Isoscope is a new visualization tool that puts the limits of urban mobility on display. The project, from the University of Applied Sciences Potsdam in Germany, visualizes how far a person can drive or walk from any specific destination in a maximum of 10 minutes, accounting for time of day and typical traffic conditions.
Each hour of the day gets a light cyan splotch of color that traces how much area you could cover in any direction at that time while driving. The royal blue color represents how far you could travel in the same amount of time—you choose a maximum travel time between two and 10 minutes—on foot. These colorful swatches, layered on top of each other, represent the potential of travel along the city grid throughout the day and the week, in cities all over the world. "We were especially intrigued by those situations when our mobility is compromised such as in traffic jams or during tough driving conditions," as Marin von Lupin, one of the project's creators, writes on his site.
For instance, from Fast Company's offices in downtown Manhattan, I could hop in a car and, at 10 a.m. on a Monday, drive the 2.7 miles across to Jersey City, making it just to the end of the Holland Tunnel within 10 minutes. Or, I could drive in the other direction, traveling 3.5 miles to the Williamsburg Bridge in the same amount of time. By foot, I could get only about half a mile in either direction. From my home in a more car-friendly stretch of Brooklyn, the shape of a 10-minute commute is notably more uniform—I could drive in about a three-mile radius in any direction.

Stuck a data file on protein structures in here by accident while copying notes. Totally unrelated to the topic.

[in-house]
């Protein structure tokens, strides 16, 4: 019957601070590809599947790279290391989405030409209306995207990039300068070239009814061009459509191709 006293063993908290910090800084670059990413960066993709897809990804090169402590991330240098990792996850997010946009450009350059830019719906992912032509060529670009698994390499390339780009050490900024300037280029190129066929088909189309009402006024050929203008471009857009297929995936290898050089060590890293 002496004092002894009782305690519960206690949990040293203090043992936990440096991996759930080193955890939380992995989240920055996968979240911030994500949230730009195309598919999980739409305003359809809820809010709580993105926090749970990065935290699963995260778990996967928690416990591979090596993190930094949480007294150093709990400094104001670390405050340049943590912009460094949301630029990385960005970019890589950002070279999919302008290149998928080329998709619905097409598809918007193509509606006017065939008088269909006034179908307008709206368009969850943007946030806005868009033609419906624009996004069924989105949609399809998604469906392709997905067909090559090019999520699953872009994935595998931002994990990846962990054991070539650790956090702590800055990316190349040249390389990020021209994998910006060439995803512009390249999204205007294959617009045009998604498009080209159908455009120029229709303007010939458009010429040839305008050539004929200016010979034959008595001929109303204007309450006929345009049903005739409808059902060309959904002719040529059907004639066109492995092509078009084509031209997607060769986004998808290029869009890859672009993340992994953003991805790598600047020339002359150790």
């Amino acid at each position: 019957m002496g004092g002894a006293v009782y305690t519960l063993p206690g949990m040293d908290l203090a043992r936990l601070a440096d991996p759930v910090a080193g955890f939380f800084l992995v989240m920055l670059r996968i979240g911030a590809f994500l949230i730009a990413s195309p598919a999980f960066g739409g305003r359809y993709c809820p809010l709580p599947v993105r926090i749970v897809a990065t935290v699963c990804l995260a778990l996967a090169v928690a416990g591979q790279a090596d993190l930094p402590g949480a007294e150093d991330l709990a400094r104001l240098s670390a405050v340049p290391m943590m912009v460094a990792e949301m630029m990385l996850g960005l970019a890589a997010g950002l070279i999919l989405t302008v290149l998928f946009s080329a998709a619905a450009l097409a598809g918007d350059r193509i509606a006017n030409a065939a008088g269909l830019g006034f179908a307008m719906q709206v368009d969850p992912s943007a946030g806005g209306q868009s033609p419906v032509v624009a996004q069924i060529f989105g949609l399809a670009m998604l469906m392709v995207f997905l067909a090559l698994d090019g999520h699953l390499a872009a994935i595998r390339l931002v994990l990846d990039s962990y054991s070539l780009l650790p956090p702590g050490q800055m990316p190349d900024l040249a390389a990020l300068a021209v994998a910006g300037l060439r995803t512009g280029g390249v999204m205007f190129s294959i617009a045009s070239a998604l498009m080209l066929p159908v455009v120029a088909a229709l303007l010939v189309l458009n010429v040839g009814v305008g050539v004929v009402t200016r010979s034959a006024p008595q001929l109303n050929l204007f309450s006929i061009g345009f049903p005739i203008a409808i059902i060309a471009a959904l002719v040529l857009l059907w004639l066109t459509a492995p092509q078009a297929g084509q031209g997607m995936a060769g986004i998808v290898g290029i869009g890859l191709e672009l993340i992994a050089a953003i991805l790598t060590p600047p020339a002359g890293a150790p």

Because of the way cities are built, the distribution of mobility is notably skewed in a way that hugs highways, where cars can travel much farther in a short period of time than on small city blocks punctuated by stoplights every 200 feet or so. In cities designed more with cars in mind than walking, like Los Angeles, the splotch of walking accessibility is dwarfed by how much ground you can cover in a car. In older cities, like London, the ratio is lower, since neighborhoods built for easy pedestrian mobility tend not to be as easy for a car to zip through unimpeded.
"As we think about traffic in cities as somewhat like the pulse of the city, Isoscope is an approach to capture this rhythm with its up and downs," von Lupin writes.
Try Isoscope here.